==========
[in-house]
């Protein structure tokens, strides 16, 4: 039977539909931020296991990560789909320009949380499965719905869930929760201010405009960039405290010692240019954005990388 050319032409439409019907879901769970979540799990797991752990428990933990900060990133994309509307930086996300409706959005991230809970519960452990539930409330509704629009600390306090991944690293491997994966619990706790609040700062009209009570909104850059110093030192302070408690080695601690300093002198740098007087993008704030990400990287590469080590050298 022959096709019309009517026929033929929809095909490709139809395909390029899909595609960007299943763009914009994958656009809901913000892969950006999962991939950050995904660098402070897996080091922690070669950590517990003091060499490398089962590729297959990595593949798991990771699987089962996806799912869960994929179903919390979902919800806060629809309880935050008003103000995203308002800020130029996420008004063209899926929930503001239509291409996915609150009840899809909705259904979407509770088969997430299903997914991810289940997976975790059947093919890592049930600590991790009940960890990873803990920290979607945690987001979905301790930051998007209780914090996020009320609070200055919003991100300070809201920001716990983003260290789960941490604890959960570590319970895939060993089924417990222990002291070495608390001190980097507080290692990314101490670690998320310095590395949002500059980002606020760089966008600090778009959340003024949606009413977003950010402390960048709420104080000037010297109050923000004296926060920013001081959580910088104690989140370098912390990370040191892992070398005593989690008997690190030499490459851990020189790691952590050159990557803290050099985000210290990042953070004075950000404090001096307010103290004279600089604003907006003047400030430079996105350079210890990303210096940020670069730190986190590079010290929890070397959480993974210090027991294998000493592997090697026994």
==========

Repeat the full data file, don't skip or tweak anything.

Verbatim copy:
[in-house]
């Protein structure tokens, strides 16, 4: 039977539909931020296991990560789909320009949380499965719905869930929760201010405009960039405290010692240019954005990388 050319032409439409019907879901769970979540799990797991752990428990933990900060990133994309509307930086996300409706959005991230809970519960452990539930409330509704629009600390306090991944690293491997994966619990706790609040700062009209009570909104850059110093030192302070408690080695601690300093002198740098007087993008704030990400990287590469080590050298 022959096709019309009517026929033929929809095909490709139809395909390029899909595609960007299943763009914009994958656009809901913000892969950006999962991939950050995904660098402070897996080091922690070669950590517990003091060499490398089962590729297959990595593949798991990771699987089962996806799912869960994929179903919390979902919800806060629809309880935050008003103000995203308002800020130029996420008004063209899926929930503001239509291409996915609150009840899809909705259904979407509770088969997430299903997914991810289940997976975790059947093919890592049930600590991790009940960890990873803990920290979607945690987001979905301790930051998007209780914090996020009320609070200055919003991100300070809201920001716990983003260290789960941490604890959960570590319970895939060993089924417990222990002291070495608390001190980097507080290692990314101490670690998320310095590395949002500059980002606020760089966008600090778009959340003024949606009413977003950010402390960048709420104080000037010297109050923000004296926060920013001081959580910088104690989140370098912390990370040191892992070398005593989690008997690190030499490459851990020189790691952590050159990557803290050099985000210290990042953070004075950000404090001096307010103290004279600089604003907006003047400030430079996105350079210890990303210096940020670069730190986190590079010290929890070397959480993974210090027991294998000493592997090697026994």